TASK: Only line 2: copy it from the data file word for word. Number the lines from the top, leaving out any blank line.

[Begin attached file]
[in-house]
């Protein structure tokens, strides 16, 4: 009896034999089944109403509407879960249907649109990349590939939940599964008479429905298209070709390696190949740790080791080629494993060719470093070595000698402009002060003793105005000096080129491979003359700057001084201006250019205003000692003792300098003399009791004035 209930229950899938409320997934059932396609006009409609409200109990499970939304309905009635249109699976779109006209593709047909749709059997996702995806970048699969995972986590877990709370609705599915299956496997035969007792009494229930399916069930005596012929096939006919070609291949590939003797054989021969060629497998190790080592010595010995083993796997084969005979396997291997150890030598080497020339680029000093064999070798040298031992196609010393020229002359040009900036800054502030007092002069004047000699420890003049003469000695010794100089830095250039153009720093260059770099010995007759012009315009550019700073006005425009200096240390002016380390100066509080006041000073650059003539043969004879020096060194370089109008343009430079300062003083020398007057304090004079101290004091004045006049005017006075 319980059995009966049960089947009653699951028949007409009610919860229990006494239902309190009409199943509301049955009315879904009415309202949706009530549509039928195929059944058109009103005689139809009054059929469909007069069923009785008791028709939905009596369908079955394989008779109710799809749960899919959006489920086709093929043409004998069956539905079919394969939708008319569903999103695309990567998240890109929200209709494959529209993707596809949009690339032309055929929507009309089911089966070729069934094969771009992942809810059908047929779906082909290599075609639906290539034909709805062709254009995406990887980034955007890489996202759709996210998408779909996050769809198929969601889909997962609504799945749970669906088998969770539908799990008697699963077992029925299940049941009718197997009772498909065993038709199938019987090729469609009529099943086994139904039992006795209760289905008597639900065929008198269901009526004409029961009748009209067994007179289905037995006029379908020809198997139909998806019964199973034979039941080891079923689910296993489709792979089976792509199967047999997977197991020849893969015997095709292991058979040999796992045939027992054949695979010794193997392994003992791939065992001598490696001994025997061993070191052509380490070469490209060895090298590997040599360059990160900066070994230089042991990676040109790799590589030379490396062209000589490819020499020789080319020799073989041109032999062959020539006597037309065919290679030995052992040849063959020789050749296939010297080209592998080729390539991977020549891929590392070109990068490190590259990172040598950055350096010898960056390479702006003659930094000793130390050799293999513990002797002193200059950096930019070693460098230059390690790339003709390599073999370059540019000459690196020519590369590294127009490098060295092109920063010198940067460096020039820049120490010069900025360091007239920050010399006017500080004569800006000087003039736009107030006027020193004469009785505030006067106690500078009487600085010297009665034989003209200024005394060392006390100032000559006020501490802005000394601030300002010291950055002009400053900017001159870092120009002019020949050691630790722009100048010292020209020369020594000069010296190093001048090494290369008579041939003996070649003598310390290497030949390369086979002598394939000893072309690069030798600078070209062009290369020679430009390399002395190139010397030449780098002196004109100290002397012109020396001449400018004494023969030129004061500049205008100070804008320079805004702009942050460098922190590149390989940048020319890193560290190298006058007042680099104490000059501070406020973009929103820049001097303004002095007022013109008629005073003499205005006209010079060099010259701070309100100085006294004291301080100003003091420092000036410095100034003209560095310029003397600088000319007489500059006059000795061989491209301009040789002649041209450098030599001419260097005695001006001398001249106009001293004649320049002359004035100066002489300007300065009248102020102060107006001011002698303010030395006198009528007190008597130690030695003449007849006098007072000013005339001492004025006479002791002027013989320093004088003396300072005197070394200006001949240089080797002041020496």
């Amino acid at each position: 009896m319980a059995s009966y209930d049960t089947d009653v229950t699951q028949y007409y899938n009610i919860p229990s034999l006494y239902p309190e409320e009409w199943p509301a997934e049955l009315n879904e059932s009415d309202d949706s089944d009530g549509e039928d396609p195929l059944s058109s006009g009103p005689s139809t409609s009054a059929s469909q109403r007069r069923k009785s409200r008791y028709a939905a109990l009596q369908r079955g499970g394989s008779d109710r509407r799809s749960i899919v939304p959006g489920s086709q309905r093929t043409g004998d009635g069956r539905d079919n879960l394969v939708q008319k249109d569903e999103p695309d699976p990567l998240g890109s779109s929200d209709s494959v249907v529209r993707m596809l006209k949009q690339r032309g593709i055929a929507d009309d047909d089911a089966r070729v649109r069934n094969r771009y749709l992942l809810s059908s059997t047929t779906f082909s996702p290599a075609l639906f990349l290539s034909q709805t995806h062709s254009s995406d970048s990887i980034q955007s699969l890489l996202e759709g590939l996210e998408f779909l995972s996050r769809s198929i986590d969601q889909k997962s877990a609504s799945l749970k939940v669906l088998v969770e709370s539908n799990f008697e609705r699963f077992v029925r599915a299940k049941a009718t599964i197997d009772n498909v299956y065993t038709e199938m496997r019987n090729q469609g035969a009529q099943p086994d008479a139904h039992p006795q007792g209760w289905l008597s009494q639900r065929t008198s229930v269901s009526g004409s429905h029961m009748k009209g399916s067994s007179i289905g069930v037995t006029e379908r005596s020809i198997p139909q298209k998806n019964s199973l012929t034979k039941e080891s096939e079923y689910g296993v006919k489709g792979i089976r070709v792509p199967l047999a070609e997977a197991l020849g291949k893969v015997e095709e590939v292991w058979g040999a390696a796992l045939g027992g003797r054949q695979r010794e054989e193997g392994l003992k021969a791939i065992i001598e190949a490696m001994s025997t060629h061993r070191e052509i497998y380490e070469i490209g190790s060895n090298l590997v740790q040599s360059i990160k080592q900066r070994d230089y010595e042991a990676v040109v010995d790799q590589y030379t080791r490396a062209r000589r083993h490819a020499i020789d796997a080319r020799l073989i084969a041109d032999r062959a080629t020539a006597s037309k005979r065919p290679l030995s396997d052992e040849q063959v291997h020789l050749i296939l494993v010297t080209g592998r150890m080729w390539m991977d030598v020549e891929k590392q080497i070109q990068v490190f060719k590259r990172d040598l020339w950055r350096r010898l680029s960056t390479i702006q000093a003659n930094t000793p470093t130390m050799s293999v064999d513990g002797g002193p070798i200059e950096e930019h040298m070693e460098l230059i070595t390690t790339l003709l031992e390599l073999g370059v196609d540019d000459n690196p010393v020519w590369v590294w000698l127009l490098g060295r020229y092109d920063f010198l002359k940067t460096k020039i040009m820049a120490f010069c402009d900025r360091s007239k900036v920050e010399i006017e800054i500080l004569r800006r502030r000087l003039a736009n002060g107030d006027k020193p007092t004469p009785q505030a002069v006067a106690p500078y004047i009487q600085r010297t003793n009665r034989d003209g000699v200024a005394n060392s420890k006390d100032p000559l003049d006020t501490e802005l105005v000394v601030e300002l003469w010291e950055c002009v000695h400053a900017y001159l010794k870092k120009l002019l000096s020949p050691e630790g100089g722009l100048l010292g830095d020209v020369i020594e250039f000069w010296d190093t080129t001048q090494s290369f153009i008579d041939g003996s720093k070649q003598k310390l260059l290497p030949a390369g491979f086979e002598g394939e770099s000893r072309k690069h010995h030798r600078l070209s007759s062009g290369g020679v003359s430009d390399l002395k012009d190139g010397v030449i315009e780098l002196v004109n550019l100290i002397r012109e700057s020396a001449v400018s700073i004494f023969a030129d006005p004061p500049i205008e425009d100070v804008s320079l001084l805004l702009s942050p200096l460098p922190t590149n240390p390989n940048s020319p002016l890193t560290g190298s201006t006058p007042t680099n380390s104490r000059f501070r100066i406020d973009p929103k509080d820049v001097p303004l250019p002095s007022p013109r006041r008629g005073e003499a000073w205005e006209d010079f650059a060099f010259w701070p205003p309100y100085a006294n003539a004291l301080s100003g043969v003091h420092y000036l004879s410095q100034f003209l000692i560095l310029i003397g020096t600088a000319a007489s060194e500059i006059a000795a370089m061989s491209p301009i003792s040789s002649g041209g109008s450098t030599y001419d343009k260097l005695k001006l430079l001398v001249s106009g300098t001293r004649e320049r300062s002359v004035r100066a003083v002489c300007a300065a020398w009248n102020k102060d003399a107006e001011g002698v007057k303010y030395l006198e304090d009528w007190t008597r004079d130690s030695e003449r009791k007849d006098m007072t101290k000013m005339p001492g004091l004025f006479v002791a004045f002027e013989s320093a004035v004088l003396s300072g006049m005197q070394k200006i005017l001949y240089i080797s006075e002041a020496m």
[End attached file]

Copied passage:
């Protein structure tokens, strides 16, 4: 009896034999089944109403509407879960249907649109990349590939939940599964008479429905298209070709390696190949740790080791080629494993060719470093070595000698402009002060003793105005000096080129491979003359700057001084201006250019205003000692003792300098003399009791004035 209930229950899938409320997934059932396609006009409609409200109990499970939304309905009635249109699976779109006209593709047909749709059997996702995806970048699969995972986590877990709370609705599915299956496997035969007792009494229930399916069930005596012929096939006919070609291949590939003797054989021969060629497998190790080592010595010995083993796997084969005979396997291997150890030598080497020339680029000093064999070798040298031992196609010393020229002359040009900036800054502030007092002069004047000699420890003049003469000695010794100089830095250039153009720093260059770099010995007759012009315009550019700073006005425009200096240390002016380390100066509080006041000073650059003539043969004879020096060194370089109008343009430079300062003083020398007057304090004079101290004091004045006049005017006075 319980059995009966049960089947009653699951028949007409009610919860229990006494239902309190009409199943509301049955009315879904009415309202949706009530549509039928195929059944058109009103005689139809009054059929469909007069069923009785008791028709939905009596369908079955394989008779109710799809749960899919959006489920086709093929043409004998069956539905079919394969939708008319569903999103695309990567998240890109929200209709494959529209993707596809949009690339032309055929929507009309089911089966070729069934094969771009992942809810059908047929779906082909290599075609639906290539034909709805062709254009995406990887980034955007890489996202759709996210998408779909996050769809198929969601889909997962609504799945749970669906088998969770539908799990008697699963077992029925299940049941009718197997009772498909065993038709199938019987090729469609009529099943086994139904039992006795209760289905008597639900065929008198269901009526004409029961009748009209067994007179289905037995006029379908020809198997139909998806019964199973034979039941080891079923689910296993489709792979089976792509199967047999997977197991020849893969015997095709292991058979040999796992045939027992054949695979010794193997392994003992791939065992001598490696001994025997061993070191052509380490070469490209060895090298590997040599360059990160900066070994230089042991990676040109790799590589030379490396062209000589490819020499020789080319020799073989041109032999062959020539006597037309065919290679030995052992040849063959020789050749296939010297080209592998080729390539991977020549891929590392070109990068490190590259990172040598950055350096010898960056390479702006003659930094000793130390050799293999513990002797002193200059950096930019070693460098230059390690790339003709390599073999370059540019000459690196020519590369590294127009490098060295092109920063010198940067460096020039820049120490010069900025360091007239920050010399006017500080004569800006000087003039736009107030006027020193004469009785505030006067106690500078009487600085010297009665034989003209200024005394060392006390100032000559006020501490802005000394601030300002010291950055002009400053900017001159870092120009002019020949050691630790722009100048010292020209020369020594000069010296190093001048090494290369008579041939003996070649003598310390290497030949390369086979002598394939000893072309690069030798600078070209062009290369020679430009390399002395190139010397030449780098002196004109100290002397012109020396001449400018004494023969030129004061500049205008100070804008320079805004702009942050460098922190590149390989940048020319890193560290190298006058007042680099104490000059501070406020973009929103820049001097303004002095007022013109008629005073003499205005006209010079060099010259701070309100100085006294004291301080100003003091420092000036410095100034003209560095310029003397600088000319007489500059006059000795061989491209301009040789002649041209450098030599001419260097005695001006001398001249106009001293004649320049002359004035100066002489300007300065009248102020102060107006001011002698303010030395006198009528007190008597130690030695003449007849006098007072000013005339001492004025006479002791002027013989320093004088003396300072005197070394200006001949240089080797002041020496």